Despite some undeniable highlights, Yelllowjackets Season 2 came close to losing the thread in its entirety by the last episode. Suffering in part due to the significantly stronger storylines with the teenage versions of the characters and hampered further by present-day stories that divided the leads for too long, the second season of the Showtime series struggled to maintain all of the moving parts. Said struggle was buried for the majority of the season, especially as we watched the wavering mental fortitudes of the teenagers, as they succumbed to some of their most depraved urges. But the last three episodes destabilized the series with frustrating character developments, unearned comradery from the adult surviving team, and a critical death that, even if understandable, is so poorly written and directed it removes all emotional impact.
Yellowjackets Season 2, as was the case in the first season, divides its time between the remaining survivors of the teenage Yellowjackets team in the depths of winter in the wilderness, and the adult counterparts in the present day.
Melanie Lynskey’s Shauna continues to deal with the fallout of murdering Adam in season one, something that is glossed over by everyone other than Christina Ricci’s Misty and her immediate family. Ricci, meanwhile, gets to reunite with Elijah Wood, playing her would-be suitor and fellow citizen detective. Tawny Cypress does the absolute best she can as adult Tai, separated from the main storyline for half the season, a storyline that is subsequently abandoned in the back half.
Lynskey is such a formidable actress, imbuing Shauna with a steely, calculated disposition, one that refuses to waver in the face of threat and instead, thrives in it. Lynskey’s incomparable talent— alongside Cypress, Ricci, and Lauren Ambrose as adult Van — only manages to highlight some of the lesser performances of the season. Juliette Lewis has always made greater sense as adult Natalie in theory, rather than in practice. Despite all of the reasons as to why she’d possess such an apathetic, dry tone, she lacks a level of warmth her younger counterpart possesses. Played by the empathetic Sophie Thatcher, teen Natalie is a heartbreaking character, someone who has tried her best to her own physical and mental detriment, to do what’s best for her team while staving off the uglier sides of survival.
Lewis’s take on the character would make more sense if there was greater commitment behind the performance, which is too muted to elicit any strong emotions. Still, at the very least her casting in season one made a level of sense. Meanwhile, Simone Kessell’s performance as adult Lottie couldn’t seem further from the character we’ve come to know. Resorting to physical exaggerations such as widened eyes and gritted teeth, Kessell’s performance fails to capture any essence of Courtney Eaton’s. It makes sense that these characters would change, having hardened themselves in their youth and then thrust back into a society where they were scrutinized, balancing public, terrible survivor’s guilt while in private knowing that the truth was so much worse. That said, part of the magic of the show is seeing peaks of who these characters were through the present-day interpretations, and Kessell simply doesn’t manage it.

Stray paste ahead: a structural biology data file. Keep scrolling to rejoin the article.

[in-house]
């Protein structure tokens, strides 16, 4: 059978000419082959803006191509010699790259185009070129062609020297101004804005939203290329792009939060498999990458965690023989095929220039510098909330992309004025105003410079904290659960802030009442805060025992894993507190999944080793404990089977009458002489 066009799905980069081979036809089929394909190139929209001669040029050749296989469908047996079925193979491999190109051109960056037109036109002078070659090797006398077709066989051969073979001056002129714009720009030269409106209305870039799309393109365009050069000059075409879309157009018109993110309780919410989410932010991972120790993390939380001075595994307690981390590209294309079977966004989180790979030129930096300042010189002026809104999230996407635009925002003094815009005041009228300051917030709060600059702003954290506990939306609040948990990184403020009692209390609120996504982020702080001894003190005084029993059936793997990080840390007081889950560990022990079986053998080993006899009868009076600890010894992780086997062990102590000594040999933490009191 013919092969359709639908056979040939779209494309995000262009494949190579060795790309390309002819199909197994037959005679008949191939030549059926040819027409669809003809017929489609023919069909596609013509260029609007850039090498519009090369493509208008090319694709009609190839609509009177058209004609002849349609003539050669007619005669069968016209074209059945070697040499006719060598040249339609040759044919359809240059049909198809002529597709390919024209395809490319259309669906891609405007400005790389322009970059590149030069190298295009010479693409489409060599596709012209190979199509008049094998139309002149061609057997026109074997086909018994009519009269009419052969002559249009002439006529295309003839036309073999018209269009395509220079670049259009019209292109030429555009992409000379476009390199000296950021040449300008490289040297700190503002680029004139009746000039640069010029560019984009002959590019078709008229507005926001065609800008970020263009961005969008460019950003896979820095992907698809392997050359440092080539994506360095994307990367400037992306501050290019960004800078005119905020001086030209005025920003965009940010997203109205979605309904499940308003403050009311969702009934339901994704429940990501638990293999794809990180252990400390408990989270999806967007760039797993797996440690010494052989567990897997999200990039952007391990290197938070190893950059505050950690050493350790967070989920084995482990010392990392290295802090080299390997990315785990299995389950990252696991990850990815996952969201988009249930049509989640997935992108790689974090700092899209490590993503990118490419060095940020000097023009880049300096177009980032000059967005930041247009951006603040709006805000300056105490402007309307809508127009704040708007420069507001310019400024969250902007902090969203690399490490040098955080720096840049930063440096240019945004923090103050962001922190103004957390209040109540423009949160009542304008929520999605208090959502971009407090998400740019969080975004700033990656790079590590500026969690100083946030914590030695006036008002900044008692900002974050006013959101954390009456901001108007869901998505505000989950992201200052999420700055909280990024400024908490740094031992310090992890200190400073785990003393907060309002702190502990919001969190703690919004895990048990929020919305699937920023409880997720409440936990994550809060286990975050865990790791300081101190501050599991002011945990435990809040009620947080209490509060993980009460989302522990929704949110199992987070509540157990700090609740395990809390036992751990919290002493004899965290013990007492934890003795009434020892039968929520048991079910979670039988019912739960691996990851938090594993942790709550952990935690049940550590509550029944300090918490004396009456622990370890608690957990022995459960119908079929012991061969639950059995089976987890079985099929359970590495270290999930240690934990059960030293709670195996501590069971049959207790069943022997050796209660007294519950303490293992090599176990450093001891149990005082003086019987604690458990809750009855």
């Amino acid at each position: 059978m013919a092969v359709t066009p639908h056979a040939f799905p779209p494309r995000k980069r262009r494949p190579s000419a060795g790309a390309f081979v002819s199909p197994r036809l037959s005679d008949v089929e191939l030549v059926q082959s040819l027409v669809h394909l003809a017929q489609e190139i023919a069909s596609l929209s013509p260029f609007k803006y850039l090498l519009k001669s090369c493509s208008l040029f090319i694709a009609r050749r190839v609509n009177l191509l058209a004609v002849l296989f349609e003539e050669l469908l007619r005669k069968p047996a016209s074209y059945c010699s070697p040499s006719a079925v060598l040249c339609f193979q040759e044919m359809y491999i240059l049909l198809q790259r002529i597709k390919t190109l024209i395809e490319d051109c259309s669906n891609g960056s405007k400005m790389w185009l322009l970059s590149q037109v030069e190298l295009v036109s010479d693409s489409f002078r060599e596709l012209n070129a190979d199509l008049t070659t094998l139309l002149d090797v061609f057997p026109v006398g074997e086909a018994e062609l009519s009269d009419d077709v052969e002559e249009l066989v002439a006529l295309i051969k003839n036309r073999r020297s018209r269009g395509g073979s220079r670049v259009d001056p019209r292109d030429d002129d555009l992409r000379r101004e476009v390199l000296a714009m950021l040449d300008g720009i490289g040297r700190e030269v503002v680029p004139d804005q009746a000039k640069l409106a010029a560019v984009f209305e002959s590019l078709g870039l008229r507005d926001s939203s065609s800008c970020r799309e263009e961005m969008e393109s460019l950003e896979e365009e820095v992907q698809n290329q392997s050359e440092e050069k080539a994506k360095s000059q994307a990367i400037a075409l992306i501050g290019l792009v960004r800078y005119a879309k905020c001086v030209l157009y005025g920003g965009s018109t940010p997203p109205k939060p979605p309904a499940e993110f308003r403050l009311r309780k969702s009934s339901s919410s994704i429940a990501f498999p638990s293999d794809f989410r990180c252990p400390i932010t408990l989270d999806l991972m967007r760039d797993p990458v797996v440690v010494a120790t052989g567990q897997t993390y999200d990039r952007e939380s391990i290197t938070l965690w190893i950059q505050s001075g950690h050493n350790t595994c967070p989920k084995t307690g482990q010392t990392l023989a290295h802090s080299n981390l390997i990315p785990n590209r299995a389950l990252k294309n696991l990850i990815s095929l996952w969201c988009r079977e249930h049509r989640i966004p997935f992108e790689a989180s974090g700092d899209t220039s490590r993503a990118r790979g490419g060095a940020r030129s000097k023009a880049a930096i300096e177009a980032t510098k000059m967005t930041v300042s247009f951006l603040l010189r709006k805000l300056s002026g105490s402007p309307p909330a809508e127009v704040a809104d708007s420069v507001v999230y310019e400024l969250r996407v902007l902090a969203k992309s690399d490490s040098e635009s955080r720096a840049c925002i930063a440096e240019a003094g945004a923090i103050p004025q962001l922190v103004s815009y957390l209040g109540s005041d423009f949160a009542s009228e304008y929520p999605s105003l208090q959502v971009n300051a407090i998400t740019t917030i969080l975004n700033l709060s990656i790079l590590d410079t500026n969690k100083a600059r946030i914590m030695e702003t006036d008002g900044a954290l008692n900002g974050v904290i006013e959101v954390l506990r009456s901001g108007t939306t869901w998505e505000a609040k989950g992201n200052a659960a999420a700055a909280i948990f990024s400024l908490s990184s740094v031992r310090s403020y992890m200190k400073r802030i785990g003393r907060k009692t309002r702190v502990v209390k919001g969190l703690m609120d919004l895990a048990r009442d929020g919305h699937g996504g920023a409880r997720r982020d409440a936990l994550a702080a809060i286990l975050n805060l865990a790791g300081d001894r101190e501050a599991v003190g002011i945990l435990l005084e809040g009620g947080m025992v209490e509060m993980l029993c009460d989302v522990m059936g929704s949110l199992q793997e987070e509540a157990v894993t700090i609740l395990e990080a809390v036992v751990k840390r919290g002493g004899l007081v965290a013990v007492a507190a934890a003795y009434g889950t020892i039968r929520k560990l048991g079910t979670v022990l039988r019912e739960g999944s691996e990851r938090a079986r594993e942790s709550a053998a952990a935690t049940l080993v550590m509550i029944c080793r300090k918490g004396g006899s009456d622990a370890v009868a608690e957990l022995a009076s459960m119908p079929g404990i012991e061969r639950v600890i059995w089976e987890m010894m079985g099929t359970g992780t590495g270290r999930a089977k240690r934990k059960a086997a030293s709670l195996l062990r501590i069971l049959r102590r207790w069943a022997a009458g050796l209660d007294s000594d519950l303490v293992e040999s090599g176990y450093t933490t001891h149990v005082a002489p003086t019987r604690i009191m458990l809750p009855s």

Despite some contrived narrative choices that prove only to rush storylines along rather than allow for any introspection, Yellowjackets Season 2 has its enjoyable, engaging, and horrific moments. From their first, cannibalistic feast, to Shauna (Sophie Nélisse) giving birth and losing her baby which delivered the best performance of the season with Nélisse’s devastating portrayal, to Ben (Steven Krueger) torching their camp, there’s been plenty that captivates.
There will also always be something so endlessly compelling about the series too due to the spotlight it gives a group of women. With a predominantly female cast, the series and its delight in the horrors it displays, Yellowjackets is a phenomenon of a series, a miracle in a sense as half of its focus is on women in their mid to late 40s, something Hollywood doesn’t often want to greenlight. That these characters are capable of such tremendous brutality, with cruel instincts and pervasive needs to survive by any means necessary, while simultaneously being shown to be naive, and protective of one another, is beautiful writing. They’re messy, deeply flawed, and dangerous. The characters themselves, when the writing is at its very best, are reason enough to continue watching.
Beyond that, the direction and soundtrack continue to heighten the mood and atmosphere. By leaning into more surrealistic imagery in season two, Yellowjackets continues to carve itself a place in television in an age where every show is competing to be the talked about series in an oversaturated media landscape.
Yellowjackets Season 2 got off to a strong start and would’ve exceeded expectations had it not been for the clumsily written final few episodes. Regardless, with the first victims of the team’s cannibalistic turn behind us and their means of shelter no longer available, season three has been set up so that the teen characters are facing even more dire circumstances. Here’s hoping the adult versions are given just as great of stakes while remembering that they’re at their very best together, rather than apart.
Yellowjackets Season 2 is available to watch on Showtime.
Yellowjackets Season 2
Yellowjackets Season 2 got off to a strong start and would’ve exceeded expectations had it not been for the clumsily written final few episodes.